Westword Book Club: Author Kenn Amdahl on algebra, self-publishing and daphnia
Reading is about more than following a narrative or absorbing information; it can also be a profound shared experience that culminates in a better understanding of ourselves and each other. In that spirit, welcome to the Westword Book Club, which celebrates the books that inspire Denver artists.
Kenn Amdahl is an author, an entrepreneur and something of a homespun polymath based in Broomfield. Frustrated by difficulties finding a publisher for his book, an educational manual leavened by bits of whimsy, Amdahl founded Clearwater Publishing in 1990. Since then, Clearwater has released eleven books. Westword recently sat down with Amdahl to talk about math and science, self-publishing, his favorite books and being part of a community of writers.
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Westword: So, you started your own publishing company?
Kenn Amdahl: I did, back in the Pleistocene era.
How did that come about?
It happened because the book that I thought had a market was rejected so many times. Eighty-nine times. Yet it was successful with the people reading it. The people who were rejecting my book liked it, but they said it was too weird for them and their company to publish.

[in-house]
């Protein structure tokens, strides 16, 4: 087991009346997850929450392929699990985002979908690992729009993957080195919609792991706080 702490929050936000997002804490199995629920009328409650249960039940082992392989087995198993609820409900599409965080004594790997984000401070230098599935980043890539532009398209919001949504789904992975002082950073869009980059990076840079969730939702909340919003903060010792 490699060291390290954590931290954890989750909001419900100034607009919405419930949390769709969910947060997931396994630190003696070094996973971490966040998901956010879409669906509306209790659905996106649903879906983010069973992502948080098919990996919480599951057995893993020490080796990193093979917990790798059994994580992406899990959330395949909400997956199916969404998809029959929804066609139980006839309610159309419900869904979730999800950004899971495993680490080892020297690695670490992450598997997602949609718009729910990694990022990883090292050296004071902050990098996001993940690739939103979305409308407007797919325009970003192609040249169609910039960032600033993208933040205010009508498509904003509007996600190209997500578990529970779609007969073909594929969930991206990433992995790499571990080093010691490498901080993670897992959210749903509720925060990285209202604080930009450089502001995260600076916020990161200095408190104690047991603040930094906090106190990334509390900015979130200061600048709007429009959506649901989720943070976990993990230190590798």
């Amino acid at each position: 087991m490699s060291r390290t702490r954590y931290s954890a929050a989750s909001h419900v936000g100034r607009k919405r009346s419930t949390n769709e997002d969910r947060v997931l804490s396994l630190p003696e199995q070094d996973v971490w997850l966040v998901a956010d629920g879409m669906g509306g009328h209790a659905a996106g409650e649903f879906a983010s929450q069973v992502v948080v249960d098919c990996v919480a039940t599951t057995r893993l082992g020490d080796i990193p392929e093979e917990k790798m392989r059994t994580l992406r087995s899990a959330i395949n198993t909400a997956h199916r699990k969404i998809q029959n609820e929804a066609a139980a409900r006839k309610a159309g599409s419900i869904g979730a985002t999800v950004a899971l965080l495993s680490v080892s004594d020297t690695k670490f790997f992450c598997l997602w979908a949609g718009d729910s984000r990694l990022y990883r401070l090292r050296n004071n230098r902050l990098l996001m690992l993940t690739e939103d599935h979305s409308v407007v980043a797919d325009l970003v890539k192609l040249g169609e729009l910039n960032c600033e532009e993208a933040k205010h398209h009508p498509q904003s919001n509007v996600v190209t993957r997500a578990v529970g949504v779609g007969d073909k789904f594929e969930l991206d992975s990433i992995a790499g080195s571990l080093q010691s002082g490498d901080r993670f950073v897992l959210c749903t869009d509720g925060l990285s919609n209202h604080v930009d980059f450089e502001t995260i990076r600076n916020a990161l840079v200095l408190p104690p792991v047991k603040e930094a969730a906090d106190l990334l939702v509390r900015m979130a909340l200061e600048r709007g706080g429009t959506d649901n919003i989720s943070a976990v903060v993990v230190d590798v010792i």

Were there any self-publishing models that were helpful to you?
There weren't many good models that I remember, but I do remember a book called The Rogue of Publisher's Row, written in 1956 by Edward Uhlan. He'd been in publishing his entire life and he wrote this exposé of the publishing industry that -- of course -- no one would publish because it was an exposé of the publishing industry. So he self-published because he knew a lot about publishing and it wound up selling steadily, something like 350,000 copies. I read that book and thought that was interesting. I had done a lot of other business, I had been in real estate and I had run a couple nightclubs, so I wasn't afraid of business, and I had written this book that I was certain had a market. I read an early edition of Dan Poynter's self-publishing manual, and it basically walked me through the steps. I read it and thought, "This doesn't look that hard," and it wasn't.